Boy making remarkable progress after a brick nearly killed him

2019-05-29 13:14
Cadden Slabbert. (Photo: Supplied)

Cadden Slabbert. (Photo: Supplied)

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Four years ago, Caden Slabbert (12) was on the brink of death after he was hit by a cement brick while his family were travelling on the N12 highway.

His dad, Justin Slabbert, flagged down an ambulance and an unconscious Caden (then 8) was rushed to the Union Hospital in Alberton. When they arrived, cerebral fluid was seeping out of his mouth and nose and the left side of Caden’s skull was pulverised.

In 2015 Justin and his children, Caden and Eden (then 12), were travelling on the N12 near Alberton on their way to Benoni when an unknown man threw a cement brick through the car’s window.

Justin instinctively checked the back seat to see if Eden was okay. She hadn’t been injured but Caden was badly hurt.

That night a neurosurgeon removed a large portion of Caden’s skull to relieve the pressure on his swollen brain. He’d also suffered a stroke.

For weeks it was touch and go and Caden’s life hung by a thread. But he pulled through. Now, Caden is healthy and happy. He lives in Utah, America, with his mom, Andriette Cooper, 16-year-old sister Eden, stepdad Gordon, and half-sibling Michael (6) and Meya (4). The family moved there two years ago.

“Caden’s told me several times he recalls seeing a white light,” Andriette writes in an email to YOU about the incident, which happened on Thursday 30 April 2015. “In his diary he wrote, ‘I saw a white light brighter than the whitest piece of paper.’ Then he talks about someone who walked with him in that white light. We’re a Christian family and we’re 100% convinced Jesus was with him.”

Justin, who divorced from Andriette in 2009, says it’s hard to be so far from his children but he takes comfort in knowing they’re living in a safer country.

“I miss my kids terribly,” says Justin, who lives in Benoni. “I haven’t seen them since they left. But Caden’s growing up and dreams of becoming a scientist and building robots.

Justin and Cadden Slabbert

“It was hard for me that they had to leave the country but as a parent you want what’s best for your kids. The kids and I were in an armed hijacking about two years before the brick incident. They have the best future where they are now and I want that for them, no matter how hard it is for me.”

Andriette says Caden has made remarkable progress in the past four years and enjoys his life in America.

“We’ve been in Utah for two years now and he’s incredibly happy here,” she writes.

“We’ve had the full American experience of snow, Thanksgiving, a white Christmas, snowball fights, Halloween and parades. In his first year here, Caden walked in one of the parades.”

She says the children have visited several new places.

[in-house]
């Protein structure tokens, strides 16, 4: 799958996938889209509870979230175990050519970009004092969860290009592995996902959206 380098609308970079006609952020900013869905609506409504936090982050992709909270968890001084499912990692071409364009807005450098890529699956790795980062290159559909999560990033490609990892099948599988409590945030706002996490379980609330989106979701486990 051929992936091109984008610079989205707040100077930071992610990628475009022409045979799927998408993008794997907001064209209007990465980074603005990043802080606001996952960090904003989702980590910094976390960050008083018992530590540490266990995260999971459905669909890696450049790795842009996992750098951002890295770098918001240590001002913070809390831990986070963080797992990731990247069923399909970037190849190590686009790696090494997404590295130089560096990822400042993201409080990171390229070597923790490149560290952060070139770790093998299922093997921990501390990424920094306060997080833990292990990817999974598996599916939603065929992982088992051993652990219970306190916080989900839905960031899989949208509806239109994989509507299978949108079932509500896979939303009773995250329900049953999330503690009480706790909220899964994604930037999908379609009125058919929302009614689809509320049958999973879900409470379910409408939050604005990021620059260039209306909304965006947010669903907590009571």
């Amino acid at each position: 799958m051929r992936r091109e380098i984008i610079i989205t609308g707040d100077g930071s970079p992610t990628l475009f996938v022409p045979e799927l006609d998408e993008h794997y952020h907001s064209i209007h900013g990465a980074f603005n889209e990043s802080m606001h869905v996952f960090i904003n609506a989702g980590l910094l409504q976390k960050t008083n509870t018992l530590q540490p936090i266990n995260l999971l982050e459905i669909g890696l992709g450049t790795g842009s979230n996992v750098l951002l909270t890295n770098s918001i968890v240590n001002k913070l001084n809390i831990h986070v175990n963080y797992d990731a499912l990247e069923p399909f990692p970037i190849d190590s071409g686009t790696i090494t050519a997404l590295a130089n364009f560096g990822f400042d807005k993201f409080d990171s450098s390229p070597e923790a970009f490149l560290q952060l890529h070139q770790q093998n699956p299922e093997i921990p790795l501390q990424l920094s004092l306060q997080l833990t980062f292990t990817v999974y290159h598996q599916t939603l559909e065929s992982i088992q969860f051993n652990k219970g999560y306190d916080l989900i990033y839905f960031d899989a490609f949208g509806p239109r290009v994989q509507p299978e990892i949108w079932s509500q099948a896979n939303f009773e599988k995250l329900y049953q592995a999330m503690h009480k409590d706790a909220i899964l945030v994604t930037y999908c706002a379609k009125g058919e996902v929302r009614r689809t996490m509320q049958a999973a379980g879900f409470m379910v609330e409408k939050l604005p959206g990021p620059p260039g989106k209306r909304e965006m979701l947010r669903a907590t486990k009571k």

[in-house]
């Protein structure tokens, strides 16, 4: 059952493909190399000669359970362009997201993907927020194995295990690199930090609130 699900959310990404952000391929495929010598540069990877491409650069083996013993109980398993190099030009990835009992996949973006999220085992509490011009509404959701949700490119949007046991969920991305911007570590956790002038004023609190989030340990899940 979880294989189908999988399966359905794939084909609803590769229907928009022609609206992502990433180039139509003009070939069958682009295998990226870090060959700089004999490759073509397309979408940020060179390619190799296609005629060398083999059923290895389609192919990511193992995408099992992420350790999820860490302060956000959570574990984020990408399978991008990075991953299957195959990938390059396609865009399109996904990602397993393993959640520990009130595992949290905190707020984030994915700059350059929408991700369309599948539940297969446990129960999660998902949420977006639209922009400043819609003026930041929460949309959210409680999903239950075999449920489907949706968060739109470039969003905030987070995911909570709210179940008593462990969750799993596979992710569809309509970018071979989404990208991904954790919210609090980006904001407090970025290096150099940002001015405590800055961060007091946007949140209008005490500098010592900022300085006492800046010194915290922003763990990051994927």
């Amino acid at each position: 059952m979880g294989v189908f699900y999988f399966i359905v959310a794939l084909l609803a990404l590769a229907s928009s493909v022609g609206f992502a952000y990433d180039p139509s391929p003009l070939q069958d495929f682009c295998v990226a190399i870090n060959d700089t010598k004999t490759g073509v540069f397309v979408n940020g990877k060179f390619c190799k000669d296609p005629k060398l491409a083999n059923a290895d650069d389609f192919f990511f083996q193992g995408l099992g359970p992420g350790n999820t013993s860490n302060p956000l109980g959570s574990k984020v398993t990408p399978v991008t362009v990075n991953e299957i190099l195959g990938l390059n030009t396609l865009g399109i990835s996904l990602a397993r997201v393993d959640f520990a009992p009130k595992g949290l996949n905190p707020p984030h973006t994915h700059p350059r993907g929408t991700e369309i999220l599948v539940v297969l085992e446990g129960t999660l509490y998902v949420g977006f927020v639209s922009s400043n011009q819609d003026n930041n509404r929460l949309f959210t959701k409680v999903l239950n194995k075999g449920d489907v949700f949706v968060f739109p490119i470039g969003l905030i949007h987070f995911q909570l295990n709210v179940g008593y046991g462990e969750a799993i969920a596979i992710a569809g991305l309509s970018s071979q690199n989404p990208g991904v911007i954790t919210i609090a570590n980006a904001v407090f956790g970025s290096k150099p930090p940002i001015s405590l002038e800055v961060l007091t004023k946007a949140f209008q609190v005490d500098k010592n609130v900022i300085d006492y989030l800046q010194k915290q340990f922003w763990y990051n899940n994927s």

“We’ve taken the kids to Lake Tahoe, Lake Powell, Portland in Oregon and Astoria. Caden enjoys going fishing with his stepdad so that’s what they do in summer.”

Cadden Slabbert

Because of his brain injury, Caden gets special tuition. He’ll be going to Grade 6 in September, the start of the American school year. Only children with learning disabilities due to brain damage or other disabilities qualify for the special-education plan in the US, Andriette explains.

“Caden is given less homework, more time to write tests, more time to study, less material to learn, and so forth.

“He’s happy in his school. He’s always made friends easily. But he’s becoming a teenager and sometimes the mood swings can be intense. He isn’t always in a mood for friends but it’s usually not for long.

“He’s actively involved in our church’s youth programme.”

She says though Caden has made good progress, he does struggle with certain areas because of the brain injury.

“People who don’t know him, don’t notice anything’s wrong with him. There are areas where he still struggles and possibly always will – especially his reading skills and work tempo. But he’s reading much better than he used to. It does exhaust him though because his brain works extra-hard.

“Sometimes he struggles to form words or sentences and his thought processing is slower than that of other kids his age or in his class. His sight has improved. One side of his tongue is a little weaker than the other, and one side of his body – his right arm and leg – is weaker . . . because of the stroke he suffered.

“He’s proud of his ‘man scar’ and wears his hair short so it’s visible,” she says of the large scar on Caden’s skull.

“I don’t think his right side will ever quite recover but miracles do happen and if it’s God’s will and plan, then it will be so.”

Cadden Slabbert

She says apart from the two surgeries he had at the time to remove his skull and then repair it with titanium, he still receives several types of treatment, including speech and occupational therapy, as well as psychological therapy.

“Caden tires easily and has to rest often. But he’s never had a seizure again and he’s not on medication to prevent it.”

Andriette says despite all the challenges, they’ve learnt valuable lessons from the experience.

“It’s interesting because you’d think it’s the worst thing that ever could’ve happened. It’s definitely not something I ever want to go through again, but we’ve grown so much spiritually.

Cadden Slabbert and his siblings

“We talk about it often but no one is angry, hateful or vengeful. On the contrary, whenever we ask Caden how he feels about it, he says he feels sorry for the man who threw the brick because he knows that [he] will be held accountable someday – and it’ll be painful.”

Pictures: Supplied

Read more on:    progress  |  accident  |  recovery  |  brick
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